Published August 22, 2012 by Tony


Eduardo De Filippo

It may seem strange, but most tourists visiting Napoli are fascinated from the balconies. Despite being the third biggest city of Italy, Naples not has many skyscrapers and most buildings that tourists see around are blocks of flats, new, old or dilapidated. Apart from the classic “basso”, the traditional small house on the ground floor, there is no home without a balcony, big or small it may be. If you ask a person living in a “basso” what he/she lacks, for sure he/she will say that feels the lack of a balcony.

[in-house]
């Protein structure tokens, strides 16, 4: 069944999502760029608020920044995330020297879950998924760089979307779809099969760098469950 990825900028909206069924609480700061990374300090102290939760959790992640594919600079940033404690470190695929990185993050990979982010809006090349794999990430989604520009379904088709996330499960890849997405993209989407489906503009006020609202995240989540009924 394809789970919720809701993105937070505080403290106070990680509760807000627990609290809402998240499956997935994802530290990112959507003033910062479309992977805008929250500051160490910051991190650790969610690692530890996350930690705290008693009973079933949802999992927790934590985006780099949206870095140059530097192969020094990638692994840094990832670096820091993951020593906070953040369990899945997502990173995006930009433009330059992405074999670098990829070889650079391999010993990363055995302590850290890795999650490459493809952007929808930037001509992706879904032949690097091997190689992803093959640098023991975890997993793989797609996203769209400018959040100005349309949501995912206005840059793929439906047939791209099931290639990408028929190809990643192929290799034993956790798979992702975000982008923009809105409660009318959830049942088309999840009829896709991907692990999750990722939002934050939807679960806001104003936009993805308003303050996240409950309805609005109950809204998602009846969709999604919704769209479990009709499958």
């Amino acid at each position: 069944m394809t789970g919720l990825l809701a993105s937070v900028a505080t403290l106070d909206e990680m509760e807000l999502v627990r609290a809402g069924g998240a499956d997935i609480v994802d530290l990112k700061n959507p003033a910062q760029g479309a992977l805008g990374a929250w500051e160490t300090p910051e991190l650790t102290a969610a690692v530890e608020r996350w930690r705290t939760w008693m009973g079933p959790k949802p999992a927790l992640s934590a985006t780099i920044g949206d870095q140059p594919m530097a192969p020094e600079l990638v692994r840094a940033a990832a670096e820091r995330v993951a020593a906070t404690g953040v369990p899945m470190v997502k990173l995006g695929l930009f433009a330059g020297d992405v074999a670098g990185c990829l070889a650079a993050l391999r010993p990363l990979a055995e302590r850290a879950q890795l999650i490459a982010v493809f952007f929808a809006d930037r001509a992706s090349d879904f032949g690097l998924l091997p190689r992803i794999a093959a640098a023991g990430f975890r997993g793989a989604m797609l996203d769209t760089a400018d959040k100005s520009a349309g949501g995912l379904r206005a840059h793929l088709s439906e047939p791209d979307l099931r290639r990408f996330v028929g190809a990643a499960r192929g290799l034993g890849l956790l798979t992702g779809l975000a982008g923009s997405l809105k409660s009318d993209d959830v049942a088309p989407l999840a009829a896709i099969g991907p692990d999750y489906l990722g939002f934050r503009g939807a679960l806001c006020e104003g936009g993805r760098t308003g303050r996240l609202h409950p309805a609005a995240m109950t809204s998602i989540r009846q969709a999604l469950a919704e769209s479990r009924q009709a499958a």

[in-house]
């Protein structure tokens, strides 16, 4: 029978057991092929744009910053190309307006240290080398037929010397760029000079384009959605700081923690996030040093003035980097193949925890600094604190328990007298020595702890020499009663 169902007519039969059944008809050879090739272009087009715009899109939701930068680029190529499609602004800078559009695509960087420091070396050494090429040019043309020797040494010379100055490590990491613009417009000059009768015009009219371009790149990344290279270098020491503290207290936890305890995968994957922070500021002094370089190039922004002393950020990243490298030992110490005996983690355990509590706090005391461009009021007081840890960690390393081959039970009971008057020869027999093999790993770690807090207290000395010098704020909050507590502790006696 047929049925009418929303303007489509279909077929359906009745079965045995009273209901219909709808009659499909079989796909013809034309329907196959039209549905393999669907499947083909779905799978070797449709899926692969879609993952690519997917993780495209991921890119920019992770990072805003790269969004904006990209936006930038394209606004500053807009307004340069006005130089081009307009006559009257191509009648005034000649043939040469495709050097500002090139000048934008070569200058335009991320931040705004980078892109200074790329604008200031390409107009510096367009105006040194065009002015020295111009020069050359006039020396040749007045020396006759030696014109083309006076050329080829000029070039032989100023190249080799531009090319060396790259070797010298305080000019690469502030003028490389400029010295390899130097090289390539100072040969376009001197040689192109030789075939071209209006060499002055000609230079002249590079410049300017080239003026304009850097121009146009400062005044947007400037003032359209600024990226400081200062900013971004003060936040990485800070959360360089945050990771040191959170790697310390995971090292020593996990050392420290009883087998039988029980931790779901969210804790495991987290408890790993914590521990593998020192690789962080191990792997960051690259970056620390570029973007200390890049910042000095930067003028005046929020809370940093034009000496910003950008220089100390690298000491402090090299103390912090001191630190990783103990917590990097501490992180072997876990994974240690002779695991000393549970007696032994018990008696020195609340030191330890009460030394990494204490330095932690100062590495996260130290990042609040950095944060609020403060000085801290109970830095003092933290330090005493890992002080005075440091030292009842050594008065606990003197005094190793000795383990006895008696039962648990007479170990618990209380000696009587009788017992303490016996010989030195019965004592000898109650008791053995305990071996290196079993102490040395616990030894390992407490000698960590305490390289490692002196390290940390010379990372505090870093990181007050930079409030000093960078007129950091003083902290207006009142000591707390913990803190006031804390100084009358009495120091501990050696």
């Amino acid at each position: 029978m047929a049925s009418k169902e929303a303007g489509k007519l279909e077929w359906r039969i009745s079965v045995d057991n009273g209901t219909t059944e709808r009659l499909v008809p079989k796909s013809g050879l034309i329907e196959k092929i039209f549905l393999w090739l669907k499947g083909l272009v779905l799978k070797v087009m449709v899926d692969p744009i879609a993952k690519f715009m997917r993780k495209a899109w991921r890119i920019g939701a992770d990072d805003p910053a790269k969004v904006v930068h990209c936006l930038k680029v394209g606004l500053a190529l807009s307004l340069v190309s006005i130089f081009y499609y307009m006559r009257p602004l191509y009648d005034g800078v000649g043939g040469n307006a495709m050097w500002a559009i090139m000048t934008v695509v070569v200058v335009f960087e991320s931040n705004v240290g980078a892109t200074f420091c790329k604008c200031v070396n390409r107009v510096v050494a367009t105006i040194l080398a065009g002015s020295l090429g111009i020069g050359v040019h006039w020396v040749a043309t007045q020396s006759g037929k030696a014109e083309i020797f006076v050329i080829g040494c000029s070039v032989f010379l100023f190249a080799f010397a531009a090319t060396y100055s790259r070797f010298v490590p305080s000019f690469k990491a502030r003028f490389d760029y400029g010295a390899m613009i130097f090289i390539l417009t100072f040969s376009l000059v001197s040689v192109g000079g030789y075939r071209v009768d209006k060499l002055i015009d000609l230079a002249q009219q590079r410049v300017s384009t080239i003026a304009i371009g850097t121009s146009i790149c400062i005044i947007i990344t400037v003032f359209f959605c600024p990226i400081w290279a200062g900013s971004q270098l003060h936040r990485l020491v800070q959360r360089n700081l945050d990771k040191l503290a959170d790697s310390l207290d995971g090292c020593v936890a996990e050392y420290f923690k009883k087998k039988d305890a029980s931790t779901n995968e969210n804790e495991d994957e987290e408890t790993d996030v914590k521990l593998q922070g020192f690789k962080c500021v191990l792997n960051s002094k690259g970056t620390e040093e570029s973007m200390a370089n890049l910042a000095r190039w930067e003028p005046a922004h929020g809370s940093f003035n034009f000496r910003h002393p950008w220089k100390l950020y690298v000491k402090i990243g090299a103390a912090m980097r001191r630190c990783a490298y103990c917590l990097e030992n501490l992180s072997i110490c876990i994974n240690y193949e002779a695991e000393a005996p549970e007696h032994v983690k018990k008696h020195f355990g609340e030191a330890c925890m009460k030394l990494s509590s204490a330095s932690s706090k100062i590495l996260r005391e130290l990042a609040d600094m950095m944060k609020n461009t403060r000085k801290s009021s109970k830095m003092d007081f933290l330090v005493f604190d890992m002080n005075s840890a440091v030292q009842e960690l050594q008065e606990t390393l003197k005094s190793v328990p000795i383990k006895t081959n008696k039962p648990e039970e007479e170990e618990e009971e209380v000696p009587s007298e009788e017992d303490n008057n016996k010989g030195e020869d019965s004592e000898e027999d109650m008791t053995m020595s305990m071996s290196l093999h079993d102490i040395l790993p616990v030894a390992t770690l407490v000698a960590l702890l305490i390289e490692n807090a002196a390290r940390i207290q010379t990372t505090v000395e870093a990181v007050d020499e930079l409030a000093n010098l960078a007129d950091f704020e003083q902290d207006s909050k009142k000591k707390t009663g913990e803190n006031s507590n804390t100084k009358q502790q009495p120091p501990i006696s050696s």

In the Neapolitan culture, the balcony is of great importance. Mostly, it is the place where every housewife hangs out the laundry to dry in the sun. But the balcony represents a window to the outside world, because genetically Neapolitans are animals “very…very social” and cannot live without watching others or feel their closeness. Balcony is where the Neapolitans overlook to see what is happening in the street, to attend an important event, as it may be a parade or to rejoice with others after an important football game, or to shoot fireworks at New Year’s Eve. They also overlook to get some fresh air while many elderly people sit there, in the late afternoon, to pass the time or have a chat with the close neighbor. Beyond the lucky few who have a terrace, if the balcony is large enough it can be equipped with chairs and table on which have a dine with the family. Often for children it becomes a place where to play. Besides, the choreography is not lacking, you can find around balconies full of potted plants which become small hanging gardens, some use it to hang melons, braids of garlics or bunches of cherry tomatoes (piennolo). Instead, those who have little space in their home even use it as a box-room, and so out there you can find everything. In fine, I can say that the balcony is to Naples as the skyscraper is to New York.

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